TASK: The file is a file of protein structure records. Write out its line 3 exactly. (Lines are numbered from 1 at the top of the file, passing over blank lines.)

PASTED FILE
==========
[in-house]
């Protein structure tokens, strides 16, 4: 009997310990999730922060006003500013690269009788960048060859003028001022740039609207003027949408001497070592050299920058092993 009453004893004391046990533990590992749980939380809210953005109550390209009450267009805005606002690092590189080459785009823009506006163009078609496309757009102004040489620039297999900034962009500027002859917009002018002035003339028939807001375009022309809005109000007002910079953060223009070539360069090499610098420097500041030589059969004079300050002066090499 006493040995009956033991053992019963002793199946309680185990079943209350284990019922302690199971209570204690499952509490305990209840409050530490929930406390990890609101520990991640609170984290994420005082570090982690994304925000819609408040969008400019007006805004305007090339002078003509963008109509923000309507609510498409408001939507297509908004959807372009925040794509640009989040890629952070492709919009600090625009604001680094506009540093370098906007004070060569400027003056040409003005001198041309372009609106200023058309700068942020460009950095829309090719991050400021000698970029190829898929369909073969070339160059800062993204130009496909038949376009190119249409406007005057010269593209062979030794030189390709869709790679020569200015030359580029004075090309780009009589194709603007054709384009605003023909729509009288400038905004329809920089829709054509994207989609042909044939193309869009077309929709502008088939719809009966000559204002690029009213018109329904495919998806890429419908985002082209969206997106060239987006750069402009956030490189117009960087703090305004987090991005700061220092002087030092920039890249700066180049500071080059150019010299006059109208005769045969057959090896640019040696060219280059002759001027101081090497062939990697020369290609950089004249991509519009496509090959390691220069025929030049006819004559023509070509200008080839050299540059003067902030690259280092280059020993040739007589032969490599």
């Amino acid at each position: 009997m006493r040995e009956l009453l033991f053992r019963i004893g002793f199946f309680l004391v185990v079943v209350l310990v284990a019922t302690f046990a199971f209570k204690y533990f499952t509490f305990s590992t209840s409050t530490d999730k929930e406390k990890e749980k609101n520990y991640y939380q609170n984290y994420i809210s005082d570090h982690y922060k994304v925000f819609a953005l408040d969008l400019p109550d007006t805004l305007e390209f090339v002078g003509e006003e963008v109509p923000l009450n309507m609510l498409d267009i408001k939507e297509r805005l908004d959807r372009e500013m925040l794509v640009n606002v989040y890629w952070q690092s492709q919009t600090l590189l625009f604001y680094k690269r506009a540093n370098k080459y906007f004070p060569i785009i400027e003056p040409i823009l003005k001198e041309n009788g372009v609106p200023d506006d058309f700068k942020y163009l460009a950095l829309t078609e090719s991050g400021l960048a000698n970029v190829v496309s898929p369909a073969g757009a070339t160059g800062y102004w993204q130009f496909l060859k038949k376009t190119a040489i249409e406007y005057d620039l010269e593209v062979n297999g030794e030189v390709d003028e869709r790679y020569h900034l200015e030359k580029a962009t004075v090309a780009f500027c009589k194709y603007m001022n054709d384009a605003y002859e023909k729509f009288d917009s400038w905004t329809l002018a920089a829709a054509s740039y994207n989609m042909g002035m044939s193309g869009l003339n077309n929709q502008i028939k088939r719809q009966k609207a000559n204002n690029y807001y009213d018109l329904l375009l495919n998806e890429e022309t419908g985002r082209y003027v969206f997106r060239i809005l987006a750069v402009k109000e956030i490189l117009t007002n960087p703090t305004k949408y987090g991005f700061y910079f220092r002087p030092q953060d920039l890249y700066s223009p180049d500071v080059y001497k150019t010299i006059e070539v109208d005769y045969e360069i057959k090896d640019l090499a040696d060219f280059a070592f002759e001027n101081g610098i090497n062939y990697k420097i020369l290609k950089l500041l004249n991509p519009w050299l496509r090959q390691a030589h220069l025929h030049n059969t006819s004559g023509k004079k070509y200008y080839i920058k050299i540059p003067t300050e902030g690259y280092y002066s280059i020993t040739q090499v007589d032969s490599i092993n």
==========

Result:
């Amino acid at each position: 009997m006493r040995e009956l009453l033991f053992r019963i004893g002793f199946f309680l004391v185990v079943v209350l310990v284990a019922t302690f046990a199971f209570k204690y533990f499952t509490f305990s590992t209840s409050t530490d999730k929930e406390k990890e749980k609101n520990y991640y939380q609170n984290y994420i809210s005082d570090h982690y922060k994304v925000f819609a953005l408040d969008l400019p109550d007006t805004l305007e390209f090339v002078g003509e006003e963008v109509p923000l009450n309507m609510l498409d267009i408001k939507e297509r805005l908004d959807r372009e500013m925040l794509v640009n606002v989040y890629w952070q690092s492709q919009t600090l590189l625009f604001y680094k690269r506009a540093n370098k080459y906007f004070p060569i785009i400027e003056p040409i823009l003005k001198e041309n009788g372009v609106p200023d506006d058309f700068k942020y163009l460009a950095l829309t078609e090719s991050g400021l960048a000698n970029v190829v496309s898929p369909a073969g757009a070339t160059g800062y102004w993204q130009f496909l060859k038949k376009t190119a040489i249409e406007y005057d620039l010269e593209v062979n297999g030794e030189v390709d003028e869709r790679y020569h900034l200015e030359k580029a962009t004075v090309a780009f500027c009589k194709y603007m001022n054709d384009a605003y002859e023909k729509f009288d917009s400038w905004t329809l002018a920089a829709a054509s740039y994207n989609m042909g002035m044939s193309g869009l003339n077309n929709q502008i028939k088939r719809q009966k609207a000559n204002n690029y807001y009213d018109l329904l375009l495919n998806e890429e022309t419908g985002r082209y003027v969206f997106r060239i809005l987006a750069v402009k109000e956030i490189l117009t007002n960087p703090t305004k949408y987090g991005f700061y910079f220092r002087p030092q953060d920039l890249y700066s223009p180049d500071v080059y001497k150019t010299i006059e070539v109208d005769y045969e360069i057959k090896d640019l090499a040696d060219f280059a070592f002759e001027n101081g610098i090497n062939y990697k420097i020369l290609k950089l500041l004249n991509p519009w050299l496509r090959q390691a030589h220069l025929h030049n059969t006819s004559g023509k004079k070509y200008y080839i920058k050299i540059p003067t300050e902030g690259y280092y002066s280059i020993t040739q090499v007589d032969s490599i092993n």